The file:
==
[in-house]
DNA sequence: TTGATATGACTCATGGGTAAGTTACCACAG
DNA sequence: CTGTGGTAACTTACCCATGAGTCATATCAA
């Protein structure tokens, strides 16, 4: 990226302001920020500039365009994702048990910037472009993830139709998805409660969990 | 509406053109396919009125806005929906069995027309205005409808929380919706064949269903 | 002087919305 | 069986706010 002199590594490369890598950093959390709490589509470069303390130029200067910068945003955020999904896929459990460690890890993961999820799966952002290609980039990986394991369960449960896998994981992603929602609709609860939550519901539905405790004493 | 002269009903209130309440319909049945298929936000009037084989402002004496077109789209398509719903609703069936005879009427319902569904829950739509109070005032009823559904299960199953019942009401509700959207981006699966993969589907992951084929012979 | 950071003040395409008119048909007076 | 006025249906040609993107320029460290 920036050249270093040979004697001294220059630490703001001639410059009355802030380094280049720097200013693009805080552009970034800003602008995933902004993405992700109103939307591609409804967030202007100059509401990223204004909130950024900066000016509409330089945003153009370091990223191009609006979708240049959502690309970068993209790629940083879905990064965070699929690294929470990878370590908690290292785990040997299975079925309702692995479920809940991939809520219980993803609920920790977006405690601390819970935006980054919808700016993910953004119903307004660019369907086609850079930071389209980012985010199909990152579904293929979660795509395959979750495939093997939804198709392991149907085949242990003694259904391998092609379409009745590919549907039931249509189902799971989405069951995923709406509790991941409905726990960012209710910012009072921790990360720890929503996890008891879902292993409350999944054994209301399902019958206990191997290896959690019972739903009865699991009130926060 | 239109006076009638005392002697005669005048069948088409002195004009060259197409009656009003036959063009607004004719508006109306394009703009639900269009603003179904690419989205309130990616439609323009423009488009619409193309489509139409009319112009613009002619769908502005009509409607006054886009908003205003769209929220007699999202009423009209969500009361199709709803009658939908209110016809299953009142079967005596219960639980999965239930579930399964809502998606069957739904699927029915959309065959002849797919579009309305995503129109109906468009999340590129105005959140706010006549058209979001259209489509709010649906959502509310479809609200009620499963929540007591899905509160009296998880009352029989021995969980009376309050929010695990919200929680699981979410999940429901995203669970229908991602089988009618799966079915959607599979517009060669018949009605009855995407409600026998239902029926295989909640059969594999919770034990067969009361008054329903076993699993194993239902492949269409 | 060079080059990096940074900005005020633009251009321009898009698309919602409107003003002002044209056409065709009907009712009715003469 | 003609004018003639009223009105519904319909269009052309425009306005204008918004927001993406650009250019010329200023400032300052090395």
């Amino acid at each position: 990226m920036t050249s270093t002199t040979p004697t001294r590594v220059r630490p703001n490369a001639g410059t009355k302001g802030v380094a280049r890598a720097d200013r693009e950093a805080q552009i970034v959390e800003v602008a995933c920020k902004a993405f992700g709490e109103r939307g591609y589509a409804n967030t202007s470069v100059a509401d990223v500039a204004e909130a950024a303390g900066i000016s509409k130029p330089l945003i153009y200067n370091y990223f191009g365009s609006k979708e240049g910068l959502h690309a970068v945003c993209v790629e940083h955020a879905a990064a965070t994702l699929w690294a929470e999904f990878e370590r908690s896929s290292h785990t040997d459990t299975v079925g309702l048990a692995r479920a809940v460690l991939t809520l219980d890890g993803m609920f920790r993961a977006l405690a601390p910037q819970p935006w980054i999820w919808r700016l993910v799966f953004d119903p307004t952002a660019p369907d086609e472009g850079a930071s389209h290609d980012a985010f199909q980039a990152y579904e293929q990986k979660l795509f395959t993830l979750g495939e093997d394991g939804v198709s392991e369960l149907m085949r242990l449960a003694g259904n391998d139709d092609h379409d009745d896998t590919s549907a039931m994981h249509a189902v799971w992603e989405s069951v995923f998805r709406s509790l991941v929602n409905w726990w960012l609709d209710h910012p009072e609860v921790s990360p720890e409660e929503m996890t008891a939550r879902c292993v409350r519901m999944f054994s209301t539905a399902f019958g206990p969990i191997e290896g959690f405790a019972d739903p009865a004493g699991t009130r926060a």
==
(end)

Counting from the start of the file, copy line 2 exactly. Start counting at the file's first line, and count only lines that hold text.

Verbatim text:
DNA sequence: TTGATATGACTCATGGGTAAGTTACCACAG